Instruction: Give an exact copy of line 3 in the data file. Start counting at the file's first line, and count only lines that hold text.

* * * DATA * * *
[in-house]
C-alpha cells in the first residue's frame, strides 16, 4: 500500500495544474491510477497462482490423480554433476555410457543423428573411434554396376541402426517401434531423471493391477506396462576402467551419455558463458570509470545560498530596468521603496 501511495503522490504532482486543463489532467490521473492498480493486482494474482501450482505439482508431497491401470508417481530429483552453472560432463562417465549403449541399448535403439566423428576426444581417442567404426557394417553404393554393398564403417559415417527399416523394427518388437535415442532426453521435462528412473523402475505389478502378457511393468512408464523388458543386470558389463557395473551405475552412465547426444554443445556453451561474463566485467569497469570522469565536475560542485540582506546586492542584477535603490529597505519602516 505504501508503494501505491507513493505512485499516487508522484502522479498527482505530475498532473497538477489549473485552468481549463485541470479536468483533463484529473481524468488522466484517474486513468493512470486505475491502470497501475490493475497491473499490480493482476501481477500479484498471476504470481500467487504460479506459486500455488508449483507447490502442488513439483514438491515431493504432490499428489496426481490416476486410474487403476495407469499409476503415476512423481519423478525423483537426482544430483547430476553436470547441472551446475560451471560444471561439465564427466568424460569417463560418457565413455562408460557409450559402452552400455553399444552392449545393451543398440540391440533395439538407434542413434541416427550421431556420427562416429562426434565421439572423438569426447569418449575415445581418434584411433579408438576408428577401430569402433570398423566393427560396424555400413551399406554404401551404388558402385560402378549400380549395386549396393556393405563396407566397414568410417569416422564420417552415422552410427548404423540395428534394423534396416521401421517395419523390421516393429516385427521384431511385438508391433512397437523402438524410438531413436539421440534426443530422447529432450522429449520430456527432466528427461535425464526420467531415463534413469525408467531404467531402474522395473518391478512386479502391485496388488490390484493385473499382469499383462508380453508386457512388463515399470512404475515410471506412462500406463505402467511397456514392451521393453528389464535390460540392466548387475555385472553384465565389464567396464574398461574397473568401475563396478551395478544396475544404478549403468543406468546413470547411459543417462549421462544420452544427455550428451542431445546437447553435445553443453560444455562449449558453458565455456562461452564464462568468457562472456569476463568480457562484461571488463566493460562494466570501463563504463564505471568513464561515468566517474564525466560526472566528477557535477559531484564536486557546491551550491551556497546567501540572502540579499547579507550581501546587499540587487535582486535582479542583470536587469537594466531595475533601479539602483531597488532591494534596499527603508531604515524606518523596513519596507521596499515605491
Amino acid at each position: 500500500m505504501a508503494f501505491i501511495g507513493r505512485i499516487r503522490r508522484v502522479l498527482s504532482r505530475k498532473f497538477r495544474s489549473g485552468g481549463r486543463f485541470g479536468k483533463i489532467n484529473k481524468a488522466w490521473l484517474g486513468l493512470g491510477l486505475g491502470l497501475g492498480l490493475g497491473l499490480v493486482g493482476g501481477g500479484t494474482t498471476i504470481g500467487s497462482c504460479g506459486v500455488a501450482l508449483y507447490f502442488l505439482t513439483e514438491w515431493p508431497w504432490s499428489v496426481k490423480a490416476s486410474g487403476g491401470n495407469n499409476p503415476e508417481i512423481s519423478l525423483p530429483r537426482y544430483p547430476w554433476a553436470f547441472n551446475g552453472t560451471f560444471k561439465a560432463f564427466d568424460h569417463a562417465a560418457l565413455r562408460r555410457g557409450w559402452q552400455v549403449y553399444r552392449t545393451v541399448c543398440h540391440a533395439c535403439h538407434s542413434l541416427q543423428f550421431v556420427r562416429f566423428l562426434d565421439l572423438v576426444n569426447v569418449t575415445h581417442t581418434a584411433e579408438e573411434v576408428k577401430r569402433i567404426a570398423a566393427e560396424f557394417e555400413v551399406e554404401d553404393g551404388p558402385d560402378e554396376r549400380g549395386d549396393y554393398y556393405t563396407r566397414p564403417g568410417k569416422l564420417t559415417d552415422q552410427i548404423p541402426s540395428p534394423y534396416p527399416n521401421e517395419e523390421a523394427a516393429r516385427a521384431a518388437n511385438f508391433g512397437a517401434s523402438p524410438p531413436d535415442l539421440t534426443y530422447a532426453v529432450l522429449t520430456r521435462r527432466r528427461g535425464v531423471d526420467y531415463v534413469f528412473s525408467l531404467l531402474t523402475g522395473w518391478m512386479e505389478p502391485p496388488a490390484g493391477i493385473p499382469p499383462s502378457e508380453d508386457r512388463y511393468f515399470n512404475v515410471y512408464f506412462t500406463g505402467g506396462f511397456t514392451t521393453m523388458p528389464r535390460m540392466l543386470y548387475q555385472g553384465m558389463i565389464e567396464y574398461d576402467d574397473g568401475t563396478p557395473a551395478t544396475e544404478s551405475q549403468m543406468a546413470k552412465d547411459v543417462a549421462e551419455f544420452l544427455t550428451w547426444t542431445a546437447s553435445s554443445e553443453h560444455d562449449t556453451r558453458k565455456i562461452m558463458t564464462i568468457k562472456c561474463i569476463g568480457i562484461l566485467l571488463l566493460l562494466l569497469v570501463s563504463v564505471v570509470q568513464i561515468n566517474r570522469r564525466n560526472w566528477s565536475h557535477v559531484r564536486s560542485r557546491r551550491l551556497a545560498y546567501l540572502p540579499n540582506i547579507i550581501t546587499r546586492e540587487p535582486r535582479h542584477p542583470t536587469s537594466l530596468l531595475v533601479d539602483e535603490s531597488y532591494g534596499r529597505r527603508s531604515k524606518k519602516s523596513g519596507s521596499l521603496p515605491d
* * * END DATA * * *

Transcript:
Amino acid at each position: 500500500m505504501a508503494f501505491i501511495g507513493r505512485i499516487r503522490r508522484v502522479l498527482s504532482r505530475k498532473f497538477r495544474s489549473g485552468g481549463r486543463f485541470g479536468k483533463i489532467n484529473k481524468a488522466w490521473l484517474g486513468l493512470g491510477l486505475g491502470l497501475g492498480l490493475g497491473l499490480v493486482g493482476g501481477g500479484t494474482t498471476i504470481g500467487s497462482c504460479g506459486v500455488a501450482l508449483y507447490f502442488l505439482t513439483e514438491w515431493p508431497w504432490s499428489v496426481k490423480a490416476s486410474g487403476g491401470n495407469n499409476p503415476e508417481i512423481s519423478l525423483p530429483r537426482y544430483p547430476w554433476a553436470f547441472n551446475g552453472t560451471f560444471k561439465a560432463f564427466d568424460h569417463a562417465a560418457l565413455r562408460r555410457g557409450w559402452q552400455v549403449y553399444r552392449t545393451v541399448c543398440h540391440a533395439c535403439h538407434s542413434l541416427q543423428f550421431v556420427r562416429f566423428l562426434d565421439l572423438v576426444n569426447v569418449t575415445h581417442t581418434a584411433e579408438e573411434v576408428k577401430r569402433i567404426a570398423a566393427e560396424f557394417e555400413v551399406e554404401d553404393g551404388p558402385d560402378e554396376r549400380g549395386d549396393y554393398y556393405t563396407r566397414p564403417g568410417k569416422l564420417t559415417d552415422q552410427i548404423p541402426s540395428p534394423y534396416p527399416n521401421e517395419e523390421a523394427a516393429r516385427a521384431a518388437n511385438f508391433g512397437a517401434s523402438p524410438p531413436d535415442l539421440t534426443y530422447a532426453v529432450l522429449t520430456r521435462r527432466r528427461g535425464v531423471d526420467y531415463v534413469f528412473s525408467l531404467l531402474t523402475g522395473w518391478m512386479e505389478p502391485p496388488a490390484g493391477i493385473p499382469p499383462s502378457e508380453d508386457r512388463y511393468f515399470n512404475v515410471y512408464f506412462t500406463g505402467g506396462f511397456t514392451t521393453m523388458p528389464r535390460m540392466l543386470y548387475q555385472g553384465m558389463i565389464e567396464y574398461d576402467d574397473g568401475t563396478p557395473a551395478t544396475e544404478s551405475q549403468m543406468a546413470k552412465d547411459v543417462a549421462e551419455f544420452l544427455t550428451w547426444t542431445a546437447s553435445s554443445e553443453h560444455d562449449t556453451r558453458k565455456i562461452m558463458t564464462i568468457k562472456c561474463i569476463g568480457i562484461l566485467l571488463l566493460l562494466l569497469v570501463s563504463v564505471v570509470q568513464i561515468n566517474r570522469r564525466n560526472w566528477s565536475h557535477v559531484r564536486s560542485r557546491r551550491l551556497a545560498y546567501l540572502p540579499n540582506i547579507i550581501t546587499r546586492e540587487p535582486r535582479h542584477p542583470t536587469s537594466l530596468l531595475v533601479d539602483e535603490s531597488y532591494g534596499r529597505r527603508s531604515k524606518k519602516s523596513g519596507s521596499l521603496p515605491d